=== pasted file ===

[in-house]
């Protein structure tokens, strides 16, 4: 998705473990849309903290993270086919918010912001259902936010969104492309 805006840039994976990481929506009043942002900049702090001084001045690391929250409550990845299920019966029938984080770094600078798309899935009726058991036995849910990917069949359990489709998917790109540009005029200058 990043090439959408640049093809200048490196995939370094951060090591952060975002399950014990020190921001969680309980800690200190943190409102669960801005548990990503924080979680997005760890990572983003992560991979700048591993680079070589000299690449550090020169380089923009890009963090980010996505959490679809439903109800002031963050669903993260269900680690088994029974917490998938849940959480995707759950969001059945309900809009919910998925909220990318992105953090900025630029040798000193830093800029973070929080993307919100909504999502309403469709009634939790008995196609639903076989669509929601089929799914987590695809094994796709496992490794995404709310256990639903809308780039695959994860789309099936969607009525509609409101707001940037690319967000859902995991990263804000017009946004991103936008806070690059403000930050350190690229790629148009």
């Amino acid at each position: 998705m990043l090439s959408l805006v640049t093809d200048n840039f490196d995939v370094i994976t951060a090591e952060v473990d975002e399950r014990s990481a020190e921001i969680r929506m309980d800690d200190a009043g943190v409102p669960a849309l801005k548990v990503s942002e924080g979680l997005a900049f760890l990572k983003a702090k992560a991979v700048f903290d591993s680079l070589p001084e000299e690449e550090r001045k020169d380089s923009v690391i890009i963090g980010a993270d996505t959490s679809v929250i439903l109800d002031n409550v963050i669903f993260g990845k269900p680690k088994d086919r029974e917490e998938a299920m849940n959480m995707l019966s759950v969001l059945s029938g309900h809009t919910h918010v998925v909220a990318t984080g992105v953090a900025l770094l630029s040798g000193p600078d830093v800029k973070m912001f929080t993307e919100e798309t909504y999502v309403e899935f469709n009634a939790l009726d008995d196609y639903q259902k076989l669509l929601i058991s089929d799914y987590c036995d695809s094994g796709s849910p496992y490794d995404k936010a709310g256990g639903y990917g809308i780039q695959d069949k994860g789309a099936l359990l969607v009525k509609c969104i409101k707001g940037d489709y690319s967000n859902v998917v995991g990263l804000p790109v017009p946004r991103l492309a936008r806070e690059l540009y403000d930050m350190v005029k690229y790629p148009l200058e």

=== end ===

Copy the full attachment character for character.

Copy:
[in-house]
């Protein structure tokens, strides 16, 4: 998705473990849309903290993270086919918010912001259902936010969104492309 805006840039994976990481929506009043942002900049702090001084001045690391929250409550990845299920019966029938984080770094600078798309899935009726058991036995849910990917069949359990489709998917790109540009005029200058 990043090439959408640049093809200048490196995939370094951060090591952060975002399950014990020190921001969680309980800690200190943190409102669960801005548990990503924080979680997005760890990572983003992560991979700048591993680079070589000299690449550090020169380089923009890009963090980010996505959490679809439903109800002031963050669903993260269900680690088994029974917490998938849940959480995707759950969001059945309900809009919910998925909220990318992105953090900025630029040798000193830093800029973070929080993307919100909504999502309403469709009634939790008995196609639903076989669509929601089929799914987590695809094994796709496992490794995404709310256990639903809308780039695959994860789309099936969607009525509609409101707001940037690319967000859902995991990263804000017009946004991103936008806070690059403000930050350190690229790629148009």
């Amino acid at each position: 998705m990043l090439s959408l805006v640049t093809d200048n840039f490196d995939v370094i994976t951060a090591e952060v473990d975002e399950r014990s990481a020190e921001i969680r929506m309980d800690d200190a009043g943190v409102p669960a849309l801005k548990v990503s942002e924080g979680l997005a900049f760890l990572k983003a702090k992560a991979v700048f903290d591993s680079l070589p001084e000299e690449e550090r001045k020169d380089s923009v690391i890009i963090g980010a993270d996505t959490s679809v929250i439903l109800d002031n409550v963050i669903f993260g990845k269900p680690k088994d086919r029974e917490e998938a299920m849940n959480m995707l019966s759950v969001l059945s029938g309900h809009t919910h918010v998925v909220a990318t984080g992105v953090a900025l770094l630029s040798g000193p600078d830093v800029k973070m912001f929080t993307e919100e798309t909504y999502v309403e899935f469709n009634a939790l009726d008995d196609y639903q259902k076989l669509l929601i058991s089929d799914y987590c036995d695809s094994g796709s849910p496992y490794d995404k936010a709310g256990g639903y990917g809308i780039q695959d069949k994860g789309a099936l359990l969607v009525k509609c969104i409101k707001g940037d489709y690319s967000n859902v998917v995991g990263l804000p790109v017009p946004r991103l492309a936008r806070e690059l540009y403000d930050m350190v005029k690229y790629p148009l200058e």